As borne out by our research into the objects that form part of this field (e.g., biodiversity, soil erosion, flooding risk or drought) as well as the underlying processes involved (from public policies to social representations), this is a highly-complex area.
It simultaneously covers issues related to globalisation of the impact of human activities and regulations (planetary scale), occupation of living habitats (from an ethical, aesthetic standpoint, etc.) and socio-scenic dynamics, as well as major epistemological and philosophical issues – all of which force us to reconsider the precepts underlying these areas of research.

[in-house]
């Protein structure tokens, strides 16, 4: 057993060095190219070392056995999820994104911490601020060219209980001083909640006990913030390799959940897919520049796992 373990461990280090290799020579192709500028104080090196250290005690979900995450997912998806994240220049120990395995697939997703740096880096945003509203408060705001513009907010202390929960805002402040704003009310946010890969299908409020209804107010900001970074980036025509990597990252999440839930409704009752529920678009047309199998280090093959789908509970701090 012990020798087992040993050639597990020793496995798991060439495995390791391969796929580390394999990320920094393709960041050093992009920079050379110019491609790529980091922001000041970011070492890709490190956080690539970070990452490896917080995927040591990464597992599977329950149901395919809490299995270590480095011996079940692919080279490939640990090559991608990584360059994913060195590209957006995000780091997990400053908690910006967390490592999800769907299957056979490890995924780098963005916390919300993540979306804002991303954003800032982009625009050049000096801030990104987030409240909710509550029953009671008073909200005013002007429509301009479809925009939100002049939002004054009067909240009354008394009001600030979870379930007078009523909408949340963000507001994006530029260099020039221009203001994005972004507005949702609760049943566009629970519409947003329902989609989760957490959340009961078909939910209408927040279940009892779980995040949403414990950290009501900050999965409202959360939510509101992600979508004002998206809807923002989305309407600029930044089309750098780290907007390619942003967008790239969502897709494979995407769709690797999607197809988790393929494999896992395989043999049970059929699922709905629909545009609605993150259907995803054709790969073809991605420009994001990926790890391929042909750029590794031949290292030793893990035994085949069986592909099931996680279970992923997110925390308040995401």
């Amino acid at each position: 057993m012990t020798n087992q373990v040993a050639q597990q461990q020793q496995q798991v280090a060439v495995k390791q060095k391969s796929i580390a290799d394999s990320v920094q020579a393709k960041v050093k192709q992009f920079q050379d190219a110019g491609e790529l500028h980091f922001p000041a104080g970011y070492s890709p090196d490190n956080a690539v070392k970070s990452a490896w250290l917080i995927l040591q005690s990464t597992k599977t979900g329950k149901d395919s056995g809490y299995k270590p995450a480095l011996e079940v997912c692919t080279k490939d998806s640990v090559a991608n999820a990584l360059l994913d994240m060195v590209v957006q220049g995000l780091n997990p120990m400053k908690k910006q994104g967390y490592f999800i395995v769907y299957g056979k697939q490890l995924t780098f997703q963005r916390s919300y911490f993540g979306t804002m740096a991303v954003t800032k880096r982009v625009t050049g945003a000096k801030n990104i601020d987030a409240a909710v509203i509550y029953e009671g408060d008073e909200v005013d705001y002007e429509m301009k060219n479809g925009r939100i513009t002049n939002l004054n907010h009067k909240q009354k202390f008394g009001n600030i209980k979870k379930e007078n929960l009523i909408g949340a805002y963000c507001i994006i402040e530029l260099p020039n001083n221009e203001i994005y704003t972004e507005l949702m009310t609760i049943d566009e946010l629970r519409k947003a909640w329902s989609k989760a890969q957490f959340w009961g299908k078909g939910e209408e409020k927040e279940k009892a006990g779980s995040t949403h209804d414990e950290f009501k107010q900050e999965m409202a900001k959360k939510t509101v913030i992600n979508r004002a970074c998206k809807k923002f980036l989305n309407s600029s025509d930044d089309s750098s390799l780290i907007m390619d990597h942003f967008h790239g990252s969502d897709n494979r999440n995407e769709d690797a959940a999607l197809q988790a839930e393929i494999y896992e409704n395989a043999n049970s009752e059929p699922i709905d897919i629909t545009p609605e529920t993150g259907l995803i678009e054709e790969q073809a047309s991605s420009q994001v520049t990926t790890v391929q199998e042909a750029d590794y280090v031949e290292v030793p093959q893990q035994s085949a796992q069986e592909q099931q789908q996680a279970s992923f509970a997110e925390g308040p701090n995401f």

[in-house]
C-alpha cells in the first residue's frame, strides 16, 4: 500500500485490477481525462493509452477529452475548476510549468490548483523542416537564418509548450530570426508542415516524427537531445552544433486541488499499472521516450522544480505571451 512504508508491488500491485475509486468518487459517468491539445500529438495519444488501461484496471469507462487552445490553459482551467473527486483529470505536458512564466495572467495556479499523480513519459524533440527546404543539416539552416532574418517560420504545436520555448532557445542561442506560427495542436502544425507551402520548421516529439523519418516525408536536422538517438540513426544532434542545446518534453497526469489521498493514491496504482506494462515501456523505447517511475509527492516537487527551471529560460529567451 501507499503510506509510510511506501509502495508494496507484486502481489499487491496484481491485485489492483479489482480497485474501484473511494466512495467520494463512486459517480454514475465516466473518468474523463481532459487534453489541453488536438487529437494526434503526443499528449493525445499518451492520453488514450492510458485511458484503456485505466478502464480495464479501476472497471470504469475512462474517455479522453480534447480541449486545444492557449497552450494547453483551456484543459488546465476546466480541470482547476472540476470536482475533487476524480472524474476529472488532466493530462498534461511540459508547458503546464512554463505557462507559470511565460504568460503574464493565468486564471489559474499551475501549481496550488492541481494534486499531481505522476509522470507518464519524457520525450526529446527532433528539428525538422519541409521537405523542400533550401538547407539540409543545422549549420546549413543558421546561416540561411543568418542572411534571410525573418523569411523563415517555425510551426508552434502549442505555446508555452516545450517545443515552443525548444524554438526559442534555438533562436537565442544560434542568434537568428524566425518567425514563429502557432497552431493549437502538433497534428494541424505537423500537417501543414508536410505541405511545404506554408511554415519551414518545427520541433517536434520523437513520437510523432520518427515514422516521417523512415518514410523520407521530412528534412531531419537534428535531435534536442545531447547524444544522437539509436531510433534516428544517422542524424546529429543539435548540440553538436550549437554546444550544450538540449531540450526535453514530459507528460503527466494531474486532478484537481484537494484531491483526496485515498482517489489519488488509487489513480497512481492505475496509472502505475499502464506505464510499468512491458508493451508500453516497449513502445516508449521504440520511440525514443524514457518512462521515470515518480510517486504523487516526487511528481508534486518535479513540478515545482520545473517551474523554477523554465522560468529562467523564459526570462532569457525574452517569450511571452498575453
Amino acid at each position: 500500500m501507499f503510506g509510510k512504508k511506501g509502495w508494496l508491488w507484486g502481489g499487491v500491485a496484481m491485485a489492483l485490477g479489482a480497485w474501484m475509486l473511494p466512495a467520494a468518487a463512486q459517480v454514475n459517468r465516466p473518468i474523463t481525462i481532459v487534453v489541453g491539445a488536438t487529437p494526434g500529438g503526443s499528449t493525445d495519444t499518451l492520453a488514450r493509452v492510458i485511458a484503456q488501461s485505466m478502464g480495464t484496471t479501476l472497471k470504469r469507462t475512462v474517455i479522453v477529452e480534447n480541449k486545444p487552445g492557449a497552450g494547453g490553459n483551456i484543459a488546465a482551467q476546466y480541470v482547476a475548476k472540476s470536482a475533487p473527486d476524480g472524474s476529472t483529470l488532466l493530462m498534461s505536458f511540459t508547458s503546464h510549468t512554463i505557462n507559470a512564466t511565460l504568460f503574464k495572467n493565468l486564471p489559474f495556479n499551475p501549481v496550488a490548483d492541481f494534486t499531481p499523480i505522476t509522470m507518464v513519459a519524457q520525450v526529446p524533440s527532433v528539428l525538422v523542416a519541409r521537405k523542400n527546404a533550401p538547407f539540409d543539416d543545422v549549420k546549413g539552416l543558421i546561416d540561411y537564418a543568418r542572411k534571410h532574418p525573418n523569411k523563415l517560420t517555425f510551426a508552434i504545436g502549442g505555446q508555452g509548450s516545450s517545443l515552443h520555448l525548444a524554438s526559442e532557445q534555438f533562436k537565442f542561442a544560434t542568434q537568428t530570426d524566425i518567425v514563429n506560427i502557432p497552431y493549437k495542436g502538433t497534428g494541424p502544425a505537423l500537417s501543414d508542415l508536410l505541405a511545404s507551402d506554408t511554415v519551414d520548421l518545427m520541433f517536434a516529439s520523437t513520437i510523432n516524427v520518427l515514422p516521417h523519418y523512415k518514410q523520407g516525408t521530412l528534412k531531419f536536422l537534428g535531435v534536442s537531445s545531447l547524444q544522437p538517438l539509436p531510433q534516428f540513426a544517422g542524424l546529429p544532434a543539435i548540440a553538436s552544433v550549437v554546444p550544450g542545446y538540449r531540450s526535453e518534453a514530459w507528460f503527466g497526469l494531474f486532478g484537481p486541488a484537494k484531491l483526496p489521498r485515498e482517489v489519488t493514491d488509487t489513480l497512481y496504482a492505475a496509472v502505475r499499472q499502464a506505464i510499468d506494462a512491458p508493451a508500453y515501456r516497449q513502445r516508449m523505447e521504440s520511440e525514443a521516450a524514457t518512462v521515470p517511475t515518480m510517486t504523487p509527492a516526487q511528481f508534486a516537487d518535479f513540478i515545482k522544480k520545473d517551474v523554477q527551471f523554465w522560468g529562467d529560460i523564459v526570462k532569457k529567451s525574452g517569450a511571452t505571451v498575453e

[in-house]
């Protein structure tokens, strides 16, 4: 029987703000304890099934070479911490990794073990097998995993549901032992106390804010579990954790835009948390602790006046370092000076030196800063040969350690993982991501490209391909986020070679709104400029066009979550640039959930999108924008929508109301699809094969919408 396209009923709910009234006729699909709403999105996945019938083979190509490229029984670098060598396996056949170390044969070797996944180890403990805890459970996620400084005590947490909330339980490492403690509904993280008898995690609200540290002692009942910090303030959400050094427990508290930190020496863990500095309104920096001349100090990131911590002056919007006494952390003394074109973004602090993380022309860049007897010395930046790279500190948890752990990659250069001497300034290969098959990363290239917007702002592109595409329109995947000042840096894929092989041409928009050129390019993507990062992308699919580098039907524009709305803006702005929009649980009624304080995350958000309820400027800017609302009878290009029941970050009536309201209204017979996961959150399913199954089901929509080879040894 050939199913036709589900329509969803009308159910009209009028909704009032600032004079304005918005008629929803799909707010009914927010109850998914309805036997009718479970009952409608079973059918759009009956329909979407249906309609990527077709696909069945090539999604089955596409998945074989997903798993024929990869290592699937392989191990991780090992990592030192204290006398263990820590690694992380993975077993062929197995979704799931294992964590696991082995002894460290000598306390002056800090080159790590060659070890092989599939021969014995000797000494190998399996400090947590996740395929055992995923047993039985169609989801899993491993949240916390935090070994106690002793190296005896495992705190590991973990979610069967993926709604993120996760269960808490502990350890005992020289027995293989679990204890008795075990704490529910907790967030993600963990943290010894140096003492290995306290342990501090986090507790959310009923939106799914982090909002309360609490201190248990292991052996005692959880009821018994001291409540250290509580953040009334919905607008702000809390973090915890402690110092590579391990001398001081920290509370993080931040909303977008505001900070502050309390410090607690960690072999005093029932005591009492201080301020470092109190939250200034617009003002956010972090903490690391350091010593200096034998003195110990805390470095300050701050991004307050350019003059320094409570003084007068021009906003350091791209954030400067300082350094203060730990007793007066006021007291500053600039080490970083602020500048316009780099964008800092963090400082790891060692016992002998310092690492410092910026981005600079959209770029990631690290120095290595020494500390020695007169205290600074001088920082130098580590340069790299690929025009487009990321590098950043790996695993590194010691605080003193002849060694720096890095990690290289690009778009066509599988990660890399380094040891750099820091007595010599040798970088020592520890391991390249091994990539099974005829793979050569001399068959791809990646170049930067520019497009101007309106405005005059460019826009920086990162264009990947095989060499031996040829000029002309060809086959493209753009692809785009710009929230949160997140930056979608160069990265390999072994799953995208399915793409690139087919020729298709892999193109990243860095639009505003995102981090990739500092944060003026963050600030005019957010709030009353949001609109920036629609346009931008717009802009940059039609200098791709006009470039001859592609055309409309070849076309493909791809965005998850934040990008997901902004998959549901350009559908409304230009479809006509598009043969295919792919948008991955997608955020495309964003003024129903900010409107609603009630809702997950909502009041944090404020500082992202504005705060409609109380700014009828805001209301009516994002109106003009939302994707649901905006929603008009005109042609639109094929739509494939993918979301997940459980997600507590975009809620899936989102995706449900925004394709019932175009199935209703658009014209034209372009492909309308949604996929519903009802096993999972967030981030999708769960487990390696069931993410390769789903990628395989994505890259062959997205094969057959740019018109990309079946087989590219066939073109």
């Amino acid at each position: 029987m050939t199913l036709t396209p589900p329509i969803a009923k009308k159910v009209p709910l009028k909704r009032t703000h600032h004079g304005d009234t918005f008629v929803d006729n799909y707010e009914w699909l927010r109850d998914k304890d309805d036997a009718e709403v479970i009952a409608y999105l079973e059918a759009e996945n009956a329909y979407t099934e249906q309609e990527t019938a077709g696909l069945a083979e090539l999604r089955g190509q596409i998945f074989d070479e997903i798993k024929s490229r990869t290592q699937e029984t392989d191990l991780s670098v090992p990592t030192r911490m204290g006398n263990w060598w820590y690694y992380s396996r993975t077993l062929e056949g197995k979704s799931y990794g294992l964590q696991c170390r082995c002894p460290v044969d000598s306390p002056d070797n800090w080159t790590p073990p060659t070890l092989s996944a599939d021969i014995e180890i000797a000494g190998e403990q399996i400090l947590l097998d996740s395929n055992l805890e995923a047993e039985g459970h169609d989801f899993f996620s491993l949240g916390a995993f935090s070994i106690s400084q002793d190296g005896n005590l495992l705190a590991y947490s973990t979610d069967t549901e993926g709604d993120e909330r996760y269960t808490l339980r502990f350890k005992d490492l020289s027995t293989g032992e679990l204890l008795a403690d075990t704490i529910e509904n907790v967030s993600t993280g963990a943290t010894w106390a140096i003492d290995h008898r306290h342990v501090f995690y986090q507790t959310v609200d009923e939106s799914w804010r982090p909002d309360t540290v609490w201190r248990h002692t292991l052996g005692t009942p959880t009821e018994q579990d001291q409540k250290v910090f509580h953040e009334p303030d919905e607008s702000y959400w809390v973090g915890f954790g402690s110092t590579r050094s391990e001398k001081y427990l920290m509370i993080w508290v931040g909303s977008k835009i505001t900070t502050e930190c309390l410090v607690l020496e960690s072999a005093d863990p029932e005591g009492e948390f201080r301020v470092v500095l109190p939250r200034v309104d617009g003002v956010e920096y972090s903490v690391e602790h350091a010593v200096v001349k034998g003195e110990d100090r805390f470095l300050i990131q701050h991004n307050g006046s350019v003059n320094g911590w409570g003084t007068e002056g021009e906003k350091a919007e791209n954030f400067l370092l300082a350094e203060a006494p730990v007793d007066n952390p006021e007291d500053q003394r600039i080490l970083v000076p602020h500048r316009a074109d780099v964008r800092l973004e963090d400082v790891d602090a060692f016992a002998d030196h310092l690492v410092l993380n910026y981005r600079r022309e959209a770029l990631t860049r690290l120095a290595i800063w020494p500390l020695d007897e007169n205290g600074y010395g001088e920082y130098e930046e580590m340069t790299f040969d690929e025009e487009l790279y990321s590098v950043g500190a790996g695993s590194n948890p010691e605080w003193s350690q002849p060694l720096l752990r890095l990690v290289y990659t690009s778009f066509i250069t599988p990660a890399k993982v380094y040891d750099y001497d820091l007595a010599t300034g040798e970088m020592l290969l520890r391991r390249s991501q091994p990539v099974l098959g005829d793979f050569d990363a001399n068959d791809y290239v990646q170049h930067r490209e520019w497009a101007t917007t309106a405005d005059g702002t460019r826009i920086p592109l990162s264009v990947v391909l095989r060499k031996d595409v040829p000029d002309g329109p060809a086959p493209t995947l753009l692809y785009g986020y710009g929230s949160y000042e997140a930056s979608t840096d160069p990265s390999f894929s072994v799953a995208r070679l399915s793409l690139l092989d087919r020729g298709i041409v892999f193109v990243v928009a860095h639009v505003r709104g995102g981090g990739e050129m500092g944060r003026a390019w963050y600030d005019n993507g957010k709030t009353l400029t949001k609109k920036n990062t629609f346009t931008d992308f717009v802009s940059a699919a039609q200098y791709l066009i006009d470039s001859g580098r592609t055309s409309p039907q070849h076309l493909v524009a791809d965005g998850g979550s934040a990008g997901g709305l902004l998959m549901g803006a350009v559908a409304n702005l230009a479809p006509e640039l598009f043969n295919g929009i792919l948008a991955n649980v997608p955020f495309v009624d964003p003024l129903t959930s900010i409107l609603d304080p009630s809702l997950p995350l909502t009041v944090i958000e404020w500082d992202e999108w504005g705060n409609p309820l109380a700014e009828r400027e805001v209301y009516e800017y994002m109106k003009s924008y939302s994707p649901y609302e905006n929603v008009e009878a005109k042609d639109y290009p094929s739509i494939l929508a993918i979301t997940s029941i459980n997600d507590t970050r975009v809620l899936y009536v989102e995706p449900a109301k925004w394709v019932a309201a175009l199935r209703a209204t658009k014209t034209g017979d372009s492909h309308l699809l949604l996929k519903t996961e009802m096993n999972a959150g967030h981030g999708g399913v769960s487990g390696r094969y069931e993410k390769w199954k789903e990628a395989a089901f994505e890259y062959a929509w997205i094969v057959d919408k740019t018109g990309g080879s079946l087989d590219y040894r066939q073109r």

The environment can be treated as an open, interactive and constantly shifting ensemble involving both scalar and interdisciplinary challenges. It concerns the relations between the social, life and physical sciences as well as those within the social sciences themselves and between research and professional practices.